In a decision that California employers have been waiting for, a California Court of Appeals today ruled "...while employers cannot impede, discourage or dissuade employees from taking meal periods, they need only provide them and not ensure they are taken."
In Brinker v. Superior Court, the Court analyzed what California Labor Code § 512 means when it requires an employer to "provide" meal periods to its non-exempt employees. (California Labor Code § 512 requires that an employer "provide" an employee with a meal period if the employee works five (5) hours or more.)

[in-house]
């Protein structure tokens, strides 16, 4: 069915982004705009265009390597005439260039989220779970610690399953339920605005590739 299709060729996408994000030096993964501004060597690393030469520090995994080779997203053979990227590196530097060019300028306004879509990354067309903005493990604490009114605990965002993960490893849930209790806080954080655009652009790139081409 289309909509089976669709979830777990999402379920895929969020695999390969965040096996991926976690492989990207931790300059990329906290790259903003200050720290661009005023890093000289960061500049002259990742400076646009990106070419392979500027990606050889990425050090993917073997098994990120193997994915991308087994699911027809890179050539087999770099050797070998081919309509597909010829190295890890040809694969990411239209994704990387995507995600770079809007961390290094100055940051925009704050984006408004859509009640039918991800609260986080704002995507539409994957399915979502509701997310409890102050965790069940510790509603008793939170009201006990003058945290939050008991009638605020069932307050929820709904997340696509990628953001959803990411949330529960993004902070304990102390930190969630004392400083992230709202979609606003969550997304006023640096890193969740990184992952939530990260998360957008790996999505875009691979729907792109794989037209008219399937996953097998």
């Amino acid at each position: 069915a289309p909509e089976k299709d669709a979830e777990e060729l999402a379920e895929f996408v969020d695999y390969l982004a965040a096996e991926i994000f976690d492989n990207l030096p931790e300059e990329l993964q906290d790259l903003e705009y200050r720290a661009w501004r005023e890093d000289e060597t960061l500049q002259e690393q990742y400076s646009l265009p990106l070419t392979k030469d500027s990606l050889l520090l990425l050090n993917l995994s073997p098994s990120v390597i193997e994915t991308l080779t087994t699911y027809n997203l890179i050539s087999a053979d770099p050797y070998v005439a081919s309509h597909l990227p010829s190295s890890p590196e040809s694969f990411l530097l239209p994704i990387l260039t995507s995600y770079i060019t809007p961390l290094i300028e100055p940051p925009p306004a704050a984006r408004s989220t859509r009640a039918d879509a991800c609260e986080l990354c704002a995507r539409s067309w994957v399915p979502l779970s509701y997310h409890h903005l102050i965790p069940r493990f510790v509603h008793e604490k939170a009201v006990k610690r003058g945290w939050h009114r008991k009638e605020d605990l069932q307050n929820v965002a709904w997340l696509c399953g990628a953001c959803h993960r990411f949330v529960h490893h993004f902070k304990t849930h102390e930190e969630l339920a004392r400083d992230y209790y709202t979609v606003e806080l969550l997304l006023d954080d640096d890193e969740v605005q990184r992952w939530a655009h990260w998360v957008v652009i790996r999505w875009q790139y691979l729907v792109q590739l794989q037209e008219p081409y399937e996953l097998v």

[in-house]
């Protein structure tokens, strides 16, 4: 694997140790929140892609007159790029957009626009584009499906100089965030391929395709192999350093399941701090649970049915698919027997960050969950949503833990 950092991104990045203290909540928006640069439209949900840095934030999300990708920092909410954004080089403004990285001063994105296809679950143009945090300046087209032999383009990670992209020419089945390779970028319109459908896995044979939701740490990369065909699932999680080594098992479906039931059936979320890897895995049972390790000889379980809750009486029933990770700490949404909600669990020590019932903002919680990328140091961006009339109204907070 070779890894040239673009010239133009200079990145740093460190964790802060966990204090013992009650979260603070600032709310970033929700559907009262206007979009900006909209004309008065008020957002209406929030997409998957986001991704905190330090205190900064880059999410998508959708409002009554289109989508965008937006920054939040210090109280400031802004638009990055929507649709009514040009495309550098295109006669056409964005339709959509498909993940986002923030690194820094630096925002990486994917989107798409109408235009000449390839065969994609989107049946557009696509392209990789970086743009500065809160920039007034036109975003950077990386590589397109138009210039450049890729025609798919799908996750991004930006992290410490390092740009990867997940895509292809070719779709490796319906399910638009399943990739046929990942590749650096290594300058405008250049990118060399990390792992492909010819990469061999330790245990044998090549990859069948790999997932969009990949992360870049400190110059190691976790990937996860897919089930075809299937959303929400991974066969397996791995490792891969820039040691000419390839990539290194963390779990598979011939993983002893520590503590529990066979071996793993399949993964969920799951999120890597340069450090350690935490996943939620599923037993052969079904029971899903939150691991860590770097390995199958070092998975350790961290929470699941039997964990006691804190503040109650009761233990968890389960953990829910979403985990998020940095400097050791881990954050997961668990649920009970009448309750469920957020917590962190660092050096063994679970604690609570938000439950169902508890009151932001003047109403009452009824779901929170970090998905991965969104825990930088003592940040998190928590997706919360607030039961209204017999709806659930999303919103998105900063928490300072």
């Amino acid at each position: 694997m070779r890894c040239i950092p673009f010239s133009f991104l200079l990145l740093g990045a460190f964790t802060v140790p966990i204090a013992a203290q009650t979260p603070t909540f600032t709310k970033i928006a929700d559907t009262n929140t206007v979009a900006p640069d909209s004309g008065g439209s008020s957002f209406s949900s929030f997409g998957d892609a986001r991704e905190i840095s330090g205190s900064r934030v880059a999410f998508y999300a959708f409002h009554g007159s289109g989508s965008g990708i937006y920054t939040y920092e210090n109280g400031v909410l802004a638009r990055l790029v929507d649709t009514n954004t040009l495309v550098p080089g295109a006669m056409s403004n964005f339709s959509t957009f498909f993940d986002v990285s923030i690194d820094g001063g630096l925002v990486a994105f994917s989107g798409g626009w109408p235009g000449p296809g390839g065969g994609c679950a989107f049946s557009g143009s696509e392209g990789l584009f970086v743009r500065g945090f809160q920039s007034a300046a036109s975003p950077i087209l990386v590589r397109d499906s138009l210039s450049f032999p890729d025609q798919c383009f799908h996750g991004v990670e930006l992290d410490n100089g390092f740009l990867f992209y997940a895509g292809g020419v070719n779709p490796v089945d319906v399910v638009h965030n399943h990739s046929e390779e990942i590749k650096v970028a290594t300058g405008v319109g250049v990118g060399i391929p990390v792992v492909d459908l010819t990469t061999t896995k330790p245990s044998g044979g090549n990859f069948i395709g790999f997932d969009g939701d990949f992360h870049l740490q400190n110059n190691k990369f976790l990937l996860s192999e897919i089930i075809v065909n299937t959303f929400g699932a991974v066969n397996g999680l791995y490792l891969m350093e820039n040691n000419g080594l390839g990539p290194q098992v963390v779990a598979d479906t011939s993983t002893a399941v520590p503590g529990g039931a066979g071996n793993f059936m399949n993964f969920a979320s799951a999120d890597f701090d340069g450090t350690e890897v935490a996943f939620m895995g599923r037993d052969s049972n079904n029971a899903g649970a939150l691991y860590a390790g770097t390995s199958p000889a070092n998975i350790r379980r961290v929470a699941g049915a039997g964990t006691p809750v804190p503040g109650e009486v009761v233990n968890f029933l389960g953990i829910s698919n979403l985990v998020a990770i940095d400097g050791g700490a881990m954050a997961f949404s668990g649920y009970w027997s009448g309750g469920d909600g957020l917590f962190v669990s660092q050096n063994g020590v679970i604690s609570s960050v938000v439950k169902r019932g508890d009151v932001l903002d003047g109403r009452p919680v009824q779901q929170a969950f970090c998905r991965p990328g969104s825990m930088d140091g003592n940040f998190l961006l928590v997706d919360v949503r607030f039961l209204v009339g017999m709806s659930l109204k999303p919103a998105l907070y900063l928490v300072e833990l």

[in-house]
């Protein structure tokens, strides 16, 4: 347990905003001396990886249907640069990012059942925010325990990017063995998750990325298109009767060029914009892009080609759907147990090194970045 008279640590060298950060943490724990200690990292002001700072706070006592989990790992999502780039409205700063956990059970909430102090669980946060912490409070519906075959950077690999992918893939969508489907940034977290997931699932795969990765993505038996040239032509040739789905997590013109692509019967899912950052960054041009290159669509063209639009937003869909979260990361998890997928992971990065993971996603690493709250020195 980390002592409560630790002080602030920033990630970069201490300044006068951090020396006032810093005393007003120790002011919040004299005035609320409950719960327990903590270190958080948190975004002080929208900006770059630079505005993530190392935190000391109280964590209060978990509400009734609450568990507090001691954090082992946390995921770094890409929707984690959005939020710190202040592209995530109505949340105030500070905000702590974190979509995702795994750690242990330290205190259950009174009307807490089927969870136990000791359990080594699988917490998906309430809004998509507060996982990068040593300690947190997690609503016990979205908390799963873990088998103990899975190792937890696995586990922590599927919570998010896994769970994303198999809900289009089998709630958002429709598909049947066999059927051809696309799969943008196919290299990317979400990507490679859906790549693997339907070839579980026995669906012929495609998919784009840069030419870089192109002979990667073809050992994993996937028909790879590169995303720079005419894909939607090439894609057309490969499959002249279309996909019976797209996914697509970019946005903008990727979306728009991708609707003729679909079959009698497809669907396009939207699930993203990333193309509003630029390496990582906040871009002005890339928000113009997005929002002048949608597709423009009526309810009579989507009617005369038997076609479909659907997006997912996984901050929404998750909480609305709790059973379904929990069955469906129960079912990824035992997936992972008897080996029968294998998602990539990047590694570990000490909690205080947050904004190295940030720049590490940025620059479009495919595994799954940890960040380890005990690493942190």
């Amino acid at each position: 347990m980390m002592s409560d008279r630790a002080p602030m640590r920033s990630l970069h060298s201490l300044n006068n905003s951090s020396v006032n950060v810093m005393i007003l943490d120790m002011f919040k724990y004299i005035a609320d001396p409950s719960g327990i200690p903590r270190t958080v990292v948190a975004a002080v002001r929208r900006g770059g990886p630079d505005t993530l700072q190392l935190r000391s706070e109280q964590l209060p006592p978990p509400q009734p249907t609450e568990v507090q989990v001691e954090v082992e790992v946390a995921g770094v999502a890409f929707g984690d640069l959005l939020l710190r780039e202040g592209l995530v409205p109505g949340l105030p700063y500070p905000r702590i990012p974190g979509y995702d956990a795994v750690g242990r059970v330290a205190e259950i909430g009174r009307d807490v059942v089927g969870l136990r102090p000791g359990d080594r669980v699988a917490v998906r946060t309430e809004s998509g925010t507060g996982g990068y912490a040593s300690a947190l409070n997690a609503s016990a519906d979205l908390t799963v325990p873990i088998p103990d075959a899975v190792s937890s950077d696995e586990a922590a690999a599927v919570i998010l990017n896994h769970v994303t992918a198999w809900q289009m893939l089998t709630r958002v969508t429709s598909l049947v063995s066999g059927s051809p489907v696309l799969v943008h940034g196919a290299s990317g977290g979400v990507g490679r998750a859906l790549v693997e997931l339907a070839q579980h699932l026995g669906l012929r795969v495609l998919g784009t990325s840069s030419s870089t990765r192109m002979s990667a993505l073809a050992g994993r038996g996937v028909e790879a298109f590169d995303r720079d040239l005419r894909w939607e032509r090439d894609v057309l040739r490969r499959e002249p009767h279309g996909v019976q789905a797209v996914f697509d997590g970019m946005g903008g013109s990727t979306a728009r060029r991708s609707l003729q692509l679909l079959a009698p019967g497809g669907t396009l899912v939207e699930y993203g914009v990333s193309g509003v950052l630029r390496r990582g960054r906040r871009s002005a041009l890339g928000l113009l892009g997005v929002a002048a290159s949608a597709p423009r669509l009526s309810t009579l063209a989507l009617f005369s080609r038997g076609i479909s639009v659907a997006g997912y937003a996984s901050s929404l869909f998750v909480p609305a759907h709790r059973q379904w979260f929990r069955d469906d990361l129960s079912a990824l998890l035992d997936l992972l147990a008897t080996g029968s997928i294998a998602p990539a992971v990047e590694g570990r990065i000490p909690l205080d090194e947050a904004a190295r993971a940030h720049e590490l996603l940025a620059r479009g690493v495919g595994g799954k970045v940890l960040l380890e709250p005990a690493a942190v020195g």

For years, the California DLSE and courts have interpreted the term "provide" to mean employers must require employees to take their mandatory meal periods or be liable to the employee for one extra hour of pay.
It would be a mistake to immediately change any policies you have in place regarding meal breaks; the decision will almost certainly be appealed to higher courts.